The Martyrdom of Polycarp: How Christians Should Respond to Opposition Against Their Faith

polycarp-martyrdomOne of the earliest martyrdoms recorded by the early church was that of Polycarp, the Bishop of Smryna, in the mid second century.  According to multiple sources, Polycarp was a student of the Apostle John.  Polycarp was killed by government authorities because he refused to burn incense to Caesar and make the required statement, “Caesar is Lord.”

The “persecution” and “suffering” we face in the West for our faith in Christ dims in comparison to the suffering Polycarp faced or to the struggles Christians endure today in countries where there is no freedom of religion.  And yet, all who genuinely follow Christ will encounter friction of some degree with the world. It is inevitable when one lives for God who is perfectly pure in a world that is fallen and cursed by sin.  Jesus told his followers this would be case- “If the world hates you, know that it has hated me before it hated you. If you were of the world, the world would love you as its own; but because you are not of the world, but I chose you out of the world, therefore the world hates you.” (John 15:18-19).

When we face trouble with the world because of our faith in Christ and belief in the Bible, may our response be as that of Polycarp.  May we stand fast in our faith and serve as a faithful witness while never retaliating in anger to our tormentors.  Below is the account of Polycarp’s martyrdom:

Therefore, when he was brought before him, the proconsul asked if he were Polycarp.  And when he confessed that he was, the proconsul tried to persuade him to recant, saying, “Swear by the Genius of Caesar.”  When the magistrate persisted and said “Swear the oath, and I will release you; revile Christ,” Polycarp replied, “For eighty-six years I have been his servant, and he has done me no wrong.  How can I blaspheme my King who saved me?”

But as he continued to insist, saying, “Swear by the Genius of Caesar,” he answered; “If you vainly suppose that I will swear by the Genius of Caesar, as you request, and pretend not to know who I am, listen carefully; I am a Christian…”

So the proconsul said, “I have wild beasts; I will throw you to them, unless you change your mind.”  But he said; “Call for them!  For the repentance from better to worse is a change impossible for us; but it is a noble thing to change from that which is evil to righteousness.”  Then he said to him again; “I will have you consumed by fire, since you despise the wild beasts, unless you change your mind.”  But Polycarp said, “You threaten with a fire that burns only briefly and after just a little while is extinguished, for you are ignorant of the fire of the coming judgment and eternal punishment, which is reserved for the ungodly.  But why do you delay?  Come, do what you wish.”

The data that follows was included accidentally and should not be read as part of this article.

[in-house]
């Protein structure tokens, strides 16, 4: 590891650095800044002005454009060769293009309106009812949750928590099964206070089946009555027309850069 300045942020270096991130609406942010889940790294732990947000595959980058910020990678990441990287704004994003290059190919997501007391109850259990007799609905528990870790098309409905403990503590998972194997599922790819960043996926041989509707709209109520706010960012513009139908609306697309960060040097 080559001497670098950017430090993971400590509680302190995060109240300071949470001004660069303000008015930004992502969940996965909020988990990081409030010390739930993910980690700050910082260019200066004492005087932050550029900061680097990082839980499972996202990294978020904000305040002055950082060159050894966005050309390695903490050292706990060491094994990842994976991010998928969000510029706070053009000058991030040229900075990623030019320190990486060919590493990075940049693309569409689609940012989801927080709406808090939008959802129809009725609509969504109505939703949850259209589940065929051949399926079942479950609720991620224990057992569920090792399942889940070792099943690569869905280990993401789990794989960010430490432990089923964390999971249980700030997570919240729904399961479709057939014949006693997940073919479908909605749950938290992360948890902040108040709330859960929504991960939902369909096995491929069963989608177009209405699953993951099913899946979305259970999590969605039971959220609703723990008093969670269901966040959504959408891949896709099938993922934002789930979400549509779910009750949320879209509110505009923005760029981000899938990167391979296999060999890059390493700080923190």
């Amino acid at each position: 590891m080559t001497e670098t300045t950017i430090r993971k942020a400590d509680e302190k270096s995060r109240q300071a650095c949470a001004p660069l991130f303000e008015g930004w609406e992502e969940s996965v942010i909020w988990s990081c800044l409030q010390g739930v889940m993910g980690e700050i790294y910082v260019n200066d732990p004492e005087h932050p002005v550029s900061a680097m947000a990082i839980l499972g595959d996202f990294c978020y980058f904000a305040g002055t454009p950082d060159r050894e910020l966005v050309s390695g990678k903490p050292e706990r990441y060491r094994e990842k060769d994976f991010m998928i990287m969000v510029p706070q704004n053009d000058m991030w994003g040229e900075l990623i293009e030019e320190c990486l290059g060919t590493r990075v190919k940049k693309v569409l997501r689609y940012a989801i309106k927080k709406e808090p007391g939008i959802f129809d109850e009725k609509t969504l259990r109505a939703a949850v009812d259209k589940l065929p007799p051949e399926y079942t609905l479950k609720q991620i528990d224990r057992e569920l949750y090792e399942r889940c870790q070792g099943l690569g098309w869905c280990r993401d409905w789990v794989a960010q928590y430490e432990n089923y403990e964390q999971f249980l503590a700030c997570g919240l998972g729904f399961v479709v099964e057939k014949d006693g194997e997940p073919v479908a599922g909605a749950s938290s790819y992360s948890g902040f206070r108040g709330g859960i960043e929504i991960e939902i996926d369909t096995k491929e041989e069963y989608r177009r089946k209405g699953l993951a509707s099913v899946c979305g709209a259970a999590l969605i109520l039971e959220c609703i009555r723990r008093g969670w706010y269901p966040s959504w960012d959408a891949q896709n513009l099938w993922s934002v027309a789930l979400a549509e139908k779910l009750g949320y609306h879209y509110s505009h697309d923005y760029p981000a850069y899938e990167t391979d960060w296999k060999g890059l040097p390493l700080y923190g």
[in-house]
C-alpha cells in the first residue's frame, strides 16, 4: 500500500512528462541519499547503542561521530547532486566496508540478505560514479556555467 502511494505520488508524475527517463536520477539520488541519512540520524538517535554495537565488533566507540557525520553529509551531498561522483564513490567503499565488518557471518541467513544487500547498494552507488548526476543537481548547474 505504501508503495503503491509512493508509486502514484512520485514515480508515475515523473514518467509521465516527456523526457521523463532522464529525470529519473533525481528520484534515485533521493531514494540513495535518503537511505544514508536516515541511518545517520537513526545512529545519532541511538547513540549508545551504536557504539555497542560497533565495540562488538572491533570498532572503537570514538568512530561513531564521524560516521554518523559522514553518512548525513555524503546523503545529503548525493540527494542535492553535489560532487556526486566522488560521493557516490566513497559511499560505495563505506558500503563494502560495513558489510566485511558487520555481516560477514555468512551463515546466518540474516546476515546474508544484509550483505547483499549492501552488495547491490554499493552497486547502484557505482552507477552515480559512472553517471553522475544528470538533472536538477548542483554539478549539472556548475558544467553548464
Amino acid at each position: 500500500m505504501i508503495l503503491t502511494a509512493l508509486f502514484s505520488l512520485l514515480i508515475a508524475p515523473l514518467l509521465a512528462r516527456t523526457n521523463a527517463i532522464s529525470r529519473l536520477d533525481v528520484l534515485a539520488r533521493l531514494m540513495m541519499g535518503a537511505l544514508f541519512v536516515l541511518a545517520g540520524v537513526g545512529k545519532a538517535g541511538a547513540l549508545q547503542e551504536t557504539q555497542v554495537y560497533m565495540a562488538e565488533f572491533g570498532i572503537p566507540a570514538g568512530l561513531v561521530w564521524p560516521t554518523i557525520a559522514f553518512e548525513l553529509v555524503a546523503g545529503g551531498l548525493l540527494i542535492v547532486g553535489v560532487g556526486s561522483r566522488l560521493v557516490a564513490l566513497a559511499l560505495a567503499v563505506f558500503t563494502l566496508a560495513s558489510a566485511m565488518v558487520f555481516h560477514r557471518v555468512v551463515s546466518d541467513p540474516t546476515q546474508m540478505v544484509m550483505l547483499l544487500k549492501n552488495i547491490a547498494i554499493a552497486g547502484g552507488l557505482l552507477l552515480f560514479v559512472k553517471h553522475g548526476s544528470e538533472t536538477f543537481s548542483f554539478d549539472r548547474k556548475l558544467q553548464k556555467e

As he spoke these and many other words, he was inspired with courage and joy, and his face was filled with grace, so that not only did he not collapse in fright at the things which were said to him, but on the contrary the proconsul was astonished, and sent his own herald into the midst of the stadium to proclaim three times; “Polycarp has confessed that he is a Christian.”*

According to the church fathers, Polycarp was tied to a stake and the kindling beneath it was lit, but the flames didn’t touch him.  So the authorities stabbed him to death.

May this powerful example of faithfulness even in the face of death always be true of us when we face opposition for following Christ.  May we always stand for God’s Truth and do so in a loving way that exemplifies the Master we serve.

*“The Martyrdom of Polycarp” translated by Michael Holmes in The Apostolic Fathers: Greek Texts and English Translations

 

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